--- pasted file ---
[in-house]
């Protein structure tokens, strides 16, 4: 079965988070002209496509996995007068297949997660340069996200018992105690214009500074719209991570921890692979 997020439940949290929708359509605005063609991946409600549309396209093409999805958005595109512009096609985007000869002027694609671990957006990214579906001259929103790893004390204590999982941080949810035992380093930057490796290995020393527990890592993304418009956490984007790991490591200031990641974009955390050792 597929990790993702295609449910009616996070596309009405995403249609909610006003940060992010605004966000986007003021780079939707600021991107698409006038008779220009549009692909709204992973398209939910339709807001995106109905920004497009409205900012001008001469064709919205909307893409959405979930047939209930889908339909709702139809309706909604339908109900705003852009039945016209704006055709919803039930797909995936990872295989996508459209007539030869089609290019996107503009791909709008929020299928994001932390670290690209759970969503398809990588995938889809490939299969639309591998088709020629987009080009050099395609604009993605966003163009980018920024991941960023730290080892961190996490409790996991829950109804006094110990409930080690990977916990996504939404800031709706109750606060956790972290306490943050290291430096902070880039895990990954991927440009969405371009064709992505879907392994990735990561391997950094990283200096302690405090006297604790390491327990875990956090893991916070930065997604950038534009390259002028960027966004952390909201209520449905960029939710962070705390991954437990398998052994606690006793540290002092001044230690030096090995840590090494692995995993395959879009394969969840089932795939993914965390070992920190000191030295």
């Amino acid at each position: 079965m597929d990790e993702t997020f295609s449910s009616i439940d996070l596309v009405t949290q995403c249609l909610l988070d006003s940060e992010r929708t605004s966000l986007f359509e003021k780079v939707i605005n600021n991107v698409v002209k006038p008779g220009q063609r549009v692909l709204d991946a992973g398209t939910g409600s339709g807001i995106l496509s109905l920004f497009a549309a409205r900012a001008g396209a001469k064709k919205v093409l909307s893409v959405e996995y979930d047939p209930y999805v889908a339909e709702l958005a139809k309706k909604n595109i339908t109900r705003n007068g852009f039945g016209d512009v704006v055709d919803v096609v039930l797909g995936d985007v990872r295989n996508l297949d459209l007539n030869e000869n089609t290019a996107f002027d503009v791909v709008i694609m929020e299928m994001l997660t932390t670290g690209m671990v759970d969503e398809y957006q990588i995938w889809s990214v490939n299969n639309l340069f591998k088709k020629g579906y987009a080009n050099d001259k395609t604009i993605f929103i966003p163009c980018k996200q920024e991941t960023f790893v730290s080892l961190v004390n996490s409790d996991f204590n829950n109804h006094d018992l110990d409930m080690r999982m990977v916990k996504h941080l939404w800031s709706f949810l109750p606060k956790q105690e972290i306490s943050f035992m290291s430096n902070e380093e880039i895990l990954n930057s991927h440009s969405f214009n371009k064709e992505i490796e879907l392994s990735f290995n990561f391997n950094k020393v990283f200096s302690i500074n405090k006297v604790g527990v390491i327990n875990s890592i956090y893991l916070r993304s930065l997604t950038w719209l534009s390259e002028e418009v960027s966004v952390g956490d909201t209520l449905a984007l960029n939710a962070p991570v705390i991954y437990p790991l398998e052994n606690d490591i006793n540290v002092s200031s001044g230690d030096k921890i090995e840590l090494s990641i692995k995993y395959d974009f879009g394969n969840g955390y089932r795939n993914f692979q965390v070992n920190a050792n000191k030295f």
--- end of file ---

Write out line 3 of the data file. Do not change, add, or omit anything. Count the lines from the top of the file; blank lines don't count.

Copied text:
């Amino acid at each position: 079965m597929d990790e993702t997020f295609s449910s009616i439940d996070l596309v009405t949290q995403c249609l909610l988070d006003s940060e992010r929708t605004s966000l986007f359509e003021k780079v939707i605005n600021n991107v698409v002209k006038p008779g220009q063609r549009v692909l709204d991946a992973g398209t939910g409600s339709g807001i995106l496509s109905l920004f497009a549309a409205r900012a001008g396209a001469k064709k919205v093409l909307s893409v959405e996995y979930d047939p209930y999805v889908a339909e709702l958005a139809k309706k909604n595109i339908t109900r705003n007068g852009f039945g016209d512009v704006v055709d919803v096609v039930l797909g995936d985007v990872r295989n996508l297949d459209l007539n030869e000869n089609t290019a996107f002027d503009v791909v709008i694609m929020e299928m994001l997660t932390t670290g690209m671990v759970d969503e398809y957006q990588i995938w889809s990214v490939n299969n639309l340069f591998k088709k020629g579906y987009a080009n050099d001259k395609t604009i993605f929103i966003p163009c980018k996200q920024e991941t960023f790893v730290s080892l961190v004390n996490s409790d996991f204590n829950n109804h006094d018992l110990d409930m080690r999982m990977v916990k996504h941080l939404w800031s709706f949810l109750p606060k956790q105690e972290i306490s943050f035992m290291s430096n902070e380093e880039i895990l990954n930057s991927h440009s969405f214009n371009k064709e992505i490796e879907l392994s990735f290995n990561f391997n950094k020393v990283f200096s302690i500074n405090k006297v604790g527990v390491i327990n875990s890592i956090y893991l916070r993304s930065l997604t950038w719209l534009s390259e002028e418009v960027s966004v952390g956490d909201t209520l449905a984007l960029n939710a962070p991570v705390i991954y437990p790991l398998e052994n606690d490591i006793n540290v002092s200031s001044g230690d030096k921890i090995e840590l090494s990641i692995k995993y395959d974009f879009g394969n969840g955390y089932r795939n993914f692979q965390v070992n920190a050792n000191k030295f």